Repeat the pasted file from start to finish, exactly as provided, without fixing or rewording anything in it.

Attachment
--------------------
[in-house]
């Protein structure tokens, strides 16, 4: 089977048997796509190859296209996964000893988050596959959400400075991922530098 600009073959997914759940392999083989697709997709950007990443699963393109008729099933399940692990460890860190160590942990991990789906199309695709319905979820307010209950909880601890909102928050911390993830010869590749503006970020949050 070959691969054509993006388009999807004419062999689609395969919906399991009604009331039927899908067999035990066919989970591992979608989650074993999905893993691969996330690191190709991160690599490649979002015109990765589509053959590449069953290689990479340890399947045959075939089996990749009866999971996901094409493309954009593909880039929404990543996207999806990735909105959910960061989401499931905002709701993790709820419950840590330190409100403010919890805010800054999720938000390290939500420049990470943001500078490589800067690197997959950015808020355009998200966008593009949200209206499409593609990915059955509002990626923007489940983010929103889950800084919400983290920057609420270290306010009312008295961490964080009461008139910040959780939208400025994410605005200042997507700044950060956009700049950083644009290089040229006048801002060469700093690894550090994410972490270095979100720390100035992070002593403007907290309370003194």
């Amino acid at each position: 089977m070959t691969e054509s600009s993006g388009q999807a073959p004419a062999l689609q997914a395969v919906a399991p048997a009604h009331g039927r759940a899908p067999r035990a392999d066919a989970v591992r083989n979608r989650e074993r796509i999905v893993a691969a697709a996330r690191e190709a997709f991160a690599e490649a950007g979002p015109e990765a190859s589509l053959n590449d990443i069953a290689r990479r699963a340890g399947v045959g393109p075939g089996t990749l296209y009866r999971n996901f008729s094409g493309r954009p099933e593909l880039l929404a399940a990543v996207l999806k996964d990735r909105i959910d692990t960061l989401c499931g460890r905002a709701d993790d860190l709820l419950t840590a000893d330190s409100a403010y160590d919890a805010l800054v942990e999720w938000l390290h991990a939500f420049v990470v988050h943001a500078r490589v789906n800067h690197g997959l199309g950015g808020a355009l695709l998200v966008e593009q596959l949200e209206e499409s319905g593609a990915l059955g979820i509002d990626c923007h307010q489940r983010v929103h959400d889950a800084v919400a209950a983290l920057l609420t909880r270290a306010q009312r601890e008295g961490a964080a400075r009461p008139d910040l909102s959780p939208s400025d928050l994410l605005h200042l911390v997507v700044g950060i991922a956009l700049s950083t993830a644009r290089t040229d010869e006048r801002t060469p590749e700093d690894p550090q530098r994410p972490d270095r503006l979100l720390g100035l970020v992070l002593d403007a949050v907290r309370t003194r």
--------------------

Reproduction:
[in-house]
């Protein structure tokens, strides 16, 4: 089977048997796509190859296209996964000893988050596959959400400075991922530098 600009073959997914759940392999083989697709997709950007990443699963393109008729099933399940692990460890860190160590942990991990789906199309695709319905979820307010209950909880601890909102928050911390993830010869590749503006970020949050 070959691969054509993006388009999807004419062999689609395969919906399991009604009331039927899908067999035990066919989970591992979608989650074993999905893993691969996330690191190709991160690599490649979002015109990765589509053959590449069953290689990479340890399947045959075939089996990749009866999971996901094409493309954009593909880039929404990543996207999806990735909105959910960061989401499931905002709701993790709820419950840590330190409100403010919890805010800054999720938000390290939500420049990470943001500078490589800067690197997959950015808020355009998200966008593009949200209206499409593609990915059955509002990626923007489940983010929103889950800084919400983290920057609420270290306010009312008295961490964080009461008139910040959780939208400025994410605005200042997507700044950060956009700049950083644009290089040229006048801002060469700093690894550090994410972490270095979100720390100035992070002593403007907290309370003194």
């Amino acid at each position: 089977m070959t691969e054509s600009s993006g388009q999807a073959p004419a062999l689609q997914a395969v919906a399991p048997a009604h009331g039927r759940a899908p067999r035990a392999d066919a989970v591992r083989n979608r989650e074993r796509i999905v893993a691969a697709a996330r690191e190709a997709f991160a690599e490649a950007g979002p015109e990765a190859s589509l053959n590449d990443i069953a290689r990479r699963a340890g399947v045959g393109p075939g089996t990749l296209y009866r999971n996901f008729s094409g493309r954009p099933e593909l880039l929404a399940a990543v996207l999806k996964d990735r909105i959910d692990t960061l989401c499931g460890r905002a709701d993790d860190l709820l419950t840590a000893d330190s409100a403010y160590d919890a805010l800054v942990e999720w938000l390290h991990a939500f420049v990470v988050h943001a500078r490589v789906n800067h690197g997959l199309g950015g808020a355009l695709l998200v966008e593009q596959l949200e209206e499409s319905g593609a990915l059955g979820i509002d990626c923007h307010q489940r983010v929103h959400d889950a800084v919400a209950a983290l920057l609420t909880r270290a306010q009312r601890e008295g961490a964080a400075r009461p008139d910040l909102s959780p939208s400025d928050l994410l605005h200042l911390v997507v700044g950060i991922a956009l700049s950083t993830a644009r290089t040229d010869e006048r801002t060469p590749e700093d690894p550090q530098r994410p972490d270095r503006l979100l720390g100035l970020v992070l002593d403007a949050v907290r309370t003194r």